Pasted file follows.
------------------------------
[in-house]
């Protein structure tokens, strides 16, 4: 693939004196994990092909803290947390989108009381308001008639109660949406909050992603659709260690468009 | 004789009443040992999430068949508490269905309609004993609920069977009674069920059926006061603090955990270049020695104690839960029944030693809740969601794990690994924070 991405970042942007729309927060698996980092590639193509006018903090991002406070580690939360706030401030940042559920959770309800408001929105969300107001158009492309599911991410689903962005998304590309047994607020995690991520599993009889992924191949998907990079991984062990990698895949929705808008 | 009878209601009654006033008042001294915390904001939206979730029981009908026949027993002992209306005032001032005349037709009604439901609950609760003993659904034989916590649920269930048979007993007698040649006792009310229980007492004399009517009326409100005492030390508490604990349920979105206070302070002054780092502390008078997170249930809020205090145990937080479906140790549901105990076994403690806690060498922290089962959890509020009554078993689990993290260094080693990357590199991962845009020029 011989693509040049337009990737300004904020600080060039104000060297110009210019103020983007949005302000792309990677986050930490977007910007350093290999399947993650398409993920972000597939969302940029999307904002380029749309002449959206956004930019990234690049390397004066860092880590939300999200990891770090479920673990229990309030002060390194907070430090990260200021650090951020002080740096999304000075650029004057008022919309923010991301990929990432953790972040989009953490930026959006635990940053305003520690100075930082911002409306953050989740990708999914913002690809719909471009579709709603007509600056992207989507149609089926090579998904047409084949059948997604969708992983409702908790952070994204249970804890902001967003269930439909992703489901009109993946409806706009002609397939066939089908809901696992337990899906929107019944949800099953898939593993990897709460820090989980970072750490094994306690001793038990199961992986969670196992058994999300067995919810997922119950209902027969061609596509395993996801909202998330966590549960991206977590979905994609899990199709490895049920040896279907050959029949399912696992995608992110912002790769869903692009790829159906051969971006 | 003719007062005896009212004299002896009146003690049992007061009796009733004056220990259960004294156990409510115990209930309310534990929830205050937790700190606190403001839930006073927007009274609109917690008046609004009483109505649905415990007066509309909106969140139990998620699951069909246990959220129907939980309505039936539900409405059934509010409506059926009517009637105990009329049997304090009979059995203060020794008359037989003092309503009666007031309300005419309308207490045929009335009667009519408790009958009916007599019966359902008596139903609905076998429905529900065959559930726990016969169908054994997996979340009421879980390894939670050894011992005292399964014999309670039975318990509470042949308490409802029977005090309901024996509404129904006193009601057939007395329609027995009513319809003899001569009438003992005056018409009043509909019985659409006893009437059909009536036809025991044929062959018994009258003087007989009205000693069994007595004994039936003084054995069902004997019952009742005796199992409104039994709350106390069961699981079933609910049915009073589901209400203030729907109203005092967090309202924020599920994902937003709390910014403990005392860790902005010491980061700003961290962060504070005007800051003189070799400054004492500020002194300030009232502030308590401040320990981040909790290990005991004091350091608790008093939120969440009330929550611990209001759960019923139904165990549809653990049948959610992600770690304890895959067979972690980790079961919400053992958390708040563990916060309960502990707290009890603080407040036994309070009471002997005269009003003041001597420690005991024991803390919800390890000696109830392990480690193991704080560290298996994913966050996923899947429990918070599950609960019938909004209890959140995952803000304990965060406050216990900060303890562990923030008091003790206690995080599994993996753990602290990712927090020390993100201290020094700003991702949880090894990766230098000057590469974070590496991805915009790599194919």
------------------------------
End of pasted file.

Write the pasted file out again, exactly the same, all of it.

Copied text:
[in-house]
């Protein structure tokens, strides 16, 4: 693939004196994990092909803290947390989108009381308001008639109660949406909050992603659709260690468009 | 004789009443040992999430068949508490269905309609004993609920069977009674069920059926006061603090955990270049020695104690839960029944030693809740969601794990690994924070 991405970042942007729309927060698996980092590639193509006018903090991002406070580690939360706030401030940042559920959770309800408001929105969300107001158009492309599911991410689903962005998304590309047994607020995690991520599993009889992924191949998907990079991984062990990698895949929705808008 | 009878209601009654006033008042001294915390904001939206979730029981009908026949027993002992209306005032001032005349037709009604439901609950609760003993659904034989916590649920269930048979007993007698040649006792009310229980007492004399009517009326409100005492030390508490604990349920979105206070302070002054780092502390008078997170249930809020205090145990937080479906140790549901105990076994403690806690060498922290089962959890509020009554078993689990993290260094080693990357590199991962845009020029 011989693509040049337009990737300004904020600080060039104000060297110009210019103020983007949005302000792309990677986050930490977007910007350093290999399947993650398409993920972000597939969302940029999307904002380029749309002449959206956004930019990234690049390397004066860092880590939300999200990891770090479920673990229990309030002060390194907070430090990260200021650090951020002080740096999304000075650029004057008022919309923010991301990929990432953790972040989009953490930026959006635990940053305003520690100075930082911002409306953050989740990708999914913002690809719909471009579709709603007509600056992207989507149609089926090579998904047409084949059948997604969708992983409702908790952070994204249970804890902001967003269930439909992703489901009109993946409806706009002609397939066939089908809901696992337990899906929107019944949800099953898939593993990897709460820090989980970072750490094994306690001793038990199961992986969670196992058994999300067995919810997922119950209902027969061609596509395993996801909202998330966590549960991206977590979905994609899990199709490895049920040896279907050959029949399912696992995608992110912002790769869903692009790829159906051969971006 | 003719007062005896009212004299002896009146003690049992007061009796009733004056220990259960004294156990409510115990209930309310534990929830205050937790700190606190403001839930006073927007009274609109917690008046609004009483109505649905415990007066509309909106969140139990998620699951069909246990959220129907939980309505039936539900409405059934509010409506059926009517009637105990009329049997304090009979059995203060020794008359037989003092309503009666007031309300005419309308207490045929009335009667009519408790009958009916007599019966359902008596139903609905076998429905529900065959559930726990016969169908054994997996979340009421879980390894939670050894011992005292399964014999309670039975318990509470042949308490409802029977005090309901024996509404129904006193009601057939007395329609027995009513319809003899001569009438003992005056018409009043509909019985659409006893009437059909009536036809025991044929062959018994009258003087007989009205000693069994007595004994039936003084054995069902004997019952009742005796199992409104039994709350106390069961699981079933609910049915009073589901209400203030729907109203005092967090309202924020599920994902937003709390910014403990005392860790902005010491980061700003961290962060504070005007800051003189070799400054004492500020002194300030009232502030308590401040320990981040909790290990005991004091350091608790008093939120969440009330929550611990209001759960019923139904165990549809653990049948959610992600770690304890895959067979972690980790079961919400053992958390708040563990916060309960502990707290009890603080407040036994309070009471002997005269009003003041001597420690005991024991803390919800390890000696109830392990480690193991704080560290298996994913966050996923899947429990918070599950609960019938909004209890959140995952803000304990965060406050216990900060303890562990923030008091003790206690995080599994993996753990602290990712927090020390993100201290020094700003991702949880090894990766230098000057590469974070590496991805915009790599194919």